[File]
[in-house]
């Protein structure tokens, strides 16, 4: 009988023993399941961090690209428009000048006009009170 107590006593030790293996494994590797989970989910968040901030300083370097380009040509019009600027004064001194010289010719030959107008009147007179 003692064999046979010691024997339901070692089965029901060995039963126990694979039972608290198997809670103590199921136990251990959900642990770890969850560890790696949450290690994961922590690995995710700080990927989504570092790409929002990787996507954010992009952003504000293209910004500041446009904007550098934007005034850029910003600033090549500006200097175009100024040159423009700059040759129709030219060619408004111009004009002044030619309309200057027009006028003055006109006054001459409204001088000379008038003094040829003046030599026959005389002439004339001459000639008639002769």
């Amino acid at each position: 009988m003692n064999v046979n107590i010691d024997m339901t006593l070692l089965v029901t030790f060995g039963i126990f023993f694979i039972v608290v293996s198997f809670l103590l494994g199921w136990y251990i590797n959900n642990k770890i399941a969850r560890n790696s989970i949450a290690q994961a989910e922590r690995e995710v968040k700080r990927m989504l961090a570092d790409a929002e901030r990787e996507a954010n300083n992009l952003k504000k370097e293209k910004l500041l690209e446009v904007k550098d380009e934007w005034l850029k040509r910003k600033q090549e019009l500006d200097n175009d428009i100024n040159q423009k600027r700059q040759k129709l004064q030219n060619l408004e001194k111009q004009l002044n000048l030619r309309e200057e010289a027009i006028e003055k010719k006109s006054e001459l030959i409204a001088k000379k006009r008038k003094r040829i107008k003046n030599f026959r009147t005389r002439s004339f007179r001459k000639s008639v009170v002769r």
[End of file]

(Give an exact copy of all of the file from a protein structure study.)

[in-house]
């Protein structure tokens, strides 16, 4: 009988023993399941961090690209428009000048006009009170 107590006593030790293996494994590797989970989910968040901030300083370097380009040509019009600027004064001194010289010719030959107008009147007179 003692064999046979010691024997339901070692089965029901060995039963126990694979039972608290198997809670103590199921136990251990959900642990770890969850560890790696949450290690994961922590690995995710700080990927989504570092790409929002990787996507954010992009952003504000293209910004500041446009904007550098934007005034850029910003600033090549500006200097175009100024040159423009700059040759129709030219060619408004111009004009002044030619309309200057027009006028003055006109006054001459409204001088000379008038003094040829003046030599026959005389002439004339001459000639008639002769």
């Amino acid at each position: 009988m003692n064999v046979n107590i010691d024997m339901t006593l070692l089965v029901t030790f060995g039963i126990f023993f694979i039972v608290v293996s198997f809670l103590l494994g199921w136990y251990i590797n959900n642990k770890i399941a969850r560890n790696s989970i949450a290690q994961a989910e922590r690995e995710v968040k700080r990927m989504l961090a570092d790409a929002e901030r990787e996507a954010n300083n992009l952003k504000k370097e293209k910004l500041l690209e446009v904007k550098d380009e934007w005034l850029k040509r910003k600033q090549e019009l500006d200097n175009d428009i100024n040159q423009k600027r700059q040759k129709l004064q030219n060619l408004e001194k111009q004009l002044n000048l030619r309309e200057e010289a027009i006028e003055k010719k006109s006054e001459l030959i409204a001088k000379k006009r008038k003094r040829i107008k003046n030599f026959r009147t005389r002439s004339f007179r001459k000639s008639v009170v002769r």